State v. Tyler

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Justia Opinion Summary

The Supreme Court affirmed the decision of the district court denying, without an evidentiary hearing, Appellant’s petition for postconviction relief, holding that Appellant was not entitled to an evidentiary hearing on his claims of prosecutorial misconduct and ineffective assistance of counsel and that the district court did not err in dismissing Appellant’s motion for postconviction relief.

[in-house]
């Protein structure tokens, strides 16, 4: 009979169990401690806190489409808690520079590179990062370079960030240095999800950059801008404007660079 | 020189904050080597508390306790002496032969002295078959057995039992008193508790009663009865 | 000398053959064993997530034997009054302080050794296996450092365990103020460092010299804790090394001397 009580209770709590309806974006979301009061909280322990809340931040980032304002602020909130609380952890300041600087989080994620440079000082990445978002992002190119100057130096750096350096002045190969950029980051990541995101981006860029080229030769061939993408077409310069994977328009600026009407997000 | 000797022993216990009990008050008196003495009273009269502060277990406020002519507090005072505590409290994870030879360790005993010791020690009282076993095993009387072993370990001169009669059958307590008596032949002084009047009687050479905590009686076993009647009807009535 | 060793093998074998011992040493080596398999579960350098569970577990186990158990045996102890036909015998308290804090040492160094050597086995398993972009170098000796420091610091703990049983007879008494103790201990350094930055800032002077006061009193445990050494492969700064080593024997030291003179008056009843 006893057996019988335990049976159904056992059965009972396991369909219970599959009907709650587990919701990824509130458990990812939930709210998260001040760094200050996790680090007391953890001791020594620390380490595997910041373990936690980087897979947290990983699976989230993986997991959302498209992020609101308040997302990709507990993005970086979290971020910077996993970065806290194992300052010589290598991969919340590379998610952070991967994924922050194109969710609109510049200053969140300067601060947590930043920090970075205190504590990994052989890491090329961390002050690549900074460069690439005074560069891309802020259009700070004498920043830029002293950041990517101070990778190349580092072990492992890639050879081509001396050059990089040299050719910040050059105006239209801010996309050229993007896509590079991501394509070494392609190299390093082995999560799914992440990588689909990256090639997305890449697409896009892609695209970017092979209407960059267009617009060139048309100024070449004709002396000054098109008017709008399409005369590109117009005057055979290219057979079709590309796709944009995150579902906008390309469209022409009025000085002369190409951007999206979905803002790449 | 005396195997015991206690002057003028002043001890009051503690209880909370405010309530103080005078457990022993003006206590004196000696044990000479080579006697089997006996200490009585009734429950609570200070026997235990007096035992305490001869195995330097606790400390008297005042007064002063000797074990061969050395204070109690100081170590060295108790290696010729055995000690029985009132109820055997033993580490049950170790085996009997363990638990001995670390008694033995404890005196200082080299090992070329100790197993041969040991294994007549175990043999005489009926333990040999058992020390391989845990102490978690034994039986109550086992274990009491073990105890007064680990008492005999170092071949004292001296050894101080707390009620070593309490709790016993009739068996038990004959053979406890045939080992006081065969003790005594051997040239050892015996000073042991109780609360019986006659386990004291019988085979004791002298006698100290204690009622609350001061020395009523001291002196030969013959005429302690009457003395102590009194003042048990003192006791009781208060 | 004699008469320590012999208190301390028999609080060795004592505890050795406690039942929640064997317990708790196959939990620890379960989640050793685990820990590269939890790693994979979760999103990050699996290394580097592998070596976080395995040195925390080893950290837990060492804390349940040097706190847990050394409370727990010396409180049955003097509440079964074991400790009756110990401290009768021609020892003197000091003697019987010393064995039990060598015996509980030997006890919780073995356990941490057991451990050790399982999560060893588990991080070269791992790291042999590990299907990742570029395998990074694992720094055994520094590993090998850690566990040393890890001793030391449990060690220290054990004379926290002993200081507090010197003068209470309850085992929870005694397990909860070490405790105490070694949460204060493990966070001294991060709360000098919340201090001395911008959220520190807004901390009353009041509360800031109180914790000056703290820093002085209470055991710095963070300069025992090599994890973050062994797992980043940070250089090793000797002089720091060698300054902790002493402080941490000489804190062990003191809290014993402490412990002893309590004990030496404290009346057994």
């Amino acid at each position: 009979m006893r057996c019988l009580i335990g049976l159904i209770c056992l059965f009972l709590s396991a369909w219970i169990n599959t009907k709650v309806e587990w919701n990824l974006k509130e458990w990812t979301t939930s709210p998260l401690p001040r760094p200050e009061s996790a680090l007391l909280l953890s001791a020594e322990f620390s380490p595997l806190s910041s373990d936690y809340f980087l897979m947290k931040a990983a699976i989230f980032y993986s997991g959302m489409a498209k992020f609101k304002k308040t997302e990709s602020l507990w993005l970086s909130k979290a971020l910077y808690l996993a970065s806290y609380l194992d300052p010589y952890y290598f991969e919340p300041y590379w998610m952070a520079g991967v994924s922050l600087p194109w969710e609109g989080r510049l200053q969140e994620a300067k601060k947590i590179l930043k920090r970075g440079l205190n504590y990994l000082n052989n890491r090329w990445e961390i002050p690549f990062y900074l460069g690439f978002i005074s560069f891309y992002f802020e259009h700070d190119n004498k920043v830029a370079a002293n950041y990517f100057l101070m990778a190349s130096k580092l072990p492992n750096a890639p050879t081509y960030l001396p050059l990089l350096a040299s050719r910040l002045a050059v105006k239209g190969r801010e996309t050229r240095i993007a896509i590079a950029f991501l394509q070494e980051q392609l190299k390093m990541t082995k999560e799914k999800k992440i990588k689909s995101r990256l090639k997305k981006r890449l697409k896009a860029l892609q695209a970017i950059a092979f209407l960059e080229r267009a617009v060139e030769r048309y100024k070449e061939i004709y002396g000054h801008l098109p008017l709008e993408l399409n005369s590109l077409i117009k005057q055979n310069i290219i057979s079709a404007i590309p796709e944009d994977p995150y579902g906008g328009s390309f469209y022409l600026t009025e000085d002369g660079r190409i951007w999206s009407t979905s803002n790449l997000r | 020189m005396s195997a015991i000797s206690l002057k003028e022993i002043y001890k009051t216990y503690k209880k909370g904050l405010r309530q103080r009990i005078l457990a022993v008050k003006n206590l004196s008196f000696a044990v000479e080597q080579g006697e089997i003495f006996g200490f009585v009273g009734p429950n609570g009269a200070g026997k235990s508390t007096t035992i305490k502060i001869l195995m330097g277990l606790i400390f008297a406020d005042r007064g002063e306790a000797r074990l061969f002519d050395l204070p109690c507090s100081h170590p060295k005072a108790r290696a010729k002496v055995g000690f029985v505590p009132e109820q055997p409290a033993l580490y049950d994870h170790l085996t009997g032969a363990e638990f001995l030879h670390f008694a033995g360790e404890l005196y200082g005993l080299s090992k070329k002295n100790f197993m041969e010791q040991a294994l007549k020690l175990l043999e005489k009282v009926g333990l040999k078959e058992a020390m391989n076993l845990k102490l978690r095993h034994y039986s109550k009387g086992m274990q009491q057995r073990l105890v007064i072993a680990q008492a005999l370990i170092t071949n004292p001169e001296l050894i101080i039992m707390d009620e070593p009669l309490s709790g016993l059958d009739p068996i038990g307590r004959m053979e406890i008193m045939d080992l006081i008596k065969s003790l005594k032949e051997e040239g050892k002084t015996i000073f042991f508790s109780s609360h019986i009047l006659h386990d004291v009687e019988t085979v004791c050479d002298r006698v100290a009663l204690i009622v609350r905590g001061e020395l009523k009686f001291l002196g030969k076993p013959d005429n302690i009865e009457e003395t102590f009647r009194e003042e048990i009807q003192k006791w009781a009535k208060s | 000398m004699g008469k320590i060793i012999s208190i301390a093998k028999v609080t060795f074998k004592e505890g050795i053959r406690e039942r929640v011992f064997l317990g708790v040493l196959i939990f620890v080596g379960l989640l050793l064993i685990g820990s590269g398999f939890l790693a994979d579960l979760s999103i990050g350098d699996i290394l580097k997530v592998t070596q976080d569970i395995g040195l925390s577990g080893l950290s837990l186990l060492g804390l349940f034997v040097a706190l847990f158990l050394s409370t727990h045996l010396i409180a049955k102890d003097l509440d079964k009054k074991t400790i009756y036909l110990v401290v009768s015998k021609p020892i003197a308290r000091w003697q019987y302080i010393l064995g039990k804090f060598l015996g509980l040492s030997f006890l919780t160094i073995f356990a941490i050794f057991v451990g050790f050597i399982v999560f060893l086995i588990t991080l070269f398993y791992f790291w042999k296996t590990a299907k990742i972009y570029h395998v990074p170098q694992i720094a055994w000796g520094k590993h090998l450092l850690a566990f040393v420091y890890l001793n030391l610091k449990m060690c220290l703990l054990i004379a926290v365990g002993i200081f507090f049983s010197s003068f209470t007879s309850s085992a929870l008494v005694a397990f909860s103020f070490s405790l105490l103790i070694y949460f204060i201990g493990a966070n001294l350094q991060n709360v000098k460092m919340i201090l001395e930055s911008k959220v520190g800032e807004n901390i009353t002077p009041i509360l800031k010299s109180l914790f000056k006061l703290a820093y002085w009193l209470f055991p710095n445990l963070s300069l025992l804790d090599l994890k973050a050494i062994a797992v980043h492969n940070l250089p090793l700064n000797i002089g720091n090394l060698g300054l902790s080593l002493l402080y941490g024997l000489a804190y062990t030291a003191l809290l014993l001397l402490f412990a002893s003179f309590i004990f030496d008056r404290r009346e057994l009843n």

In his petition, Appellant argued that the prosecutor committed several instances of misconduct and that he received ineffective assistance of trial and appellate counsel. The district court denied the motion without an evidentiary hearing. The Supreme Court affirmed, holding that the district court did not err in finding that an evidentiary hearing was not warranted and in dismissing his claims of prosecutorial misconduct and ineffective assistance of counsel.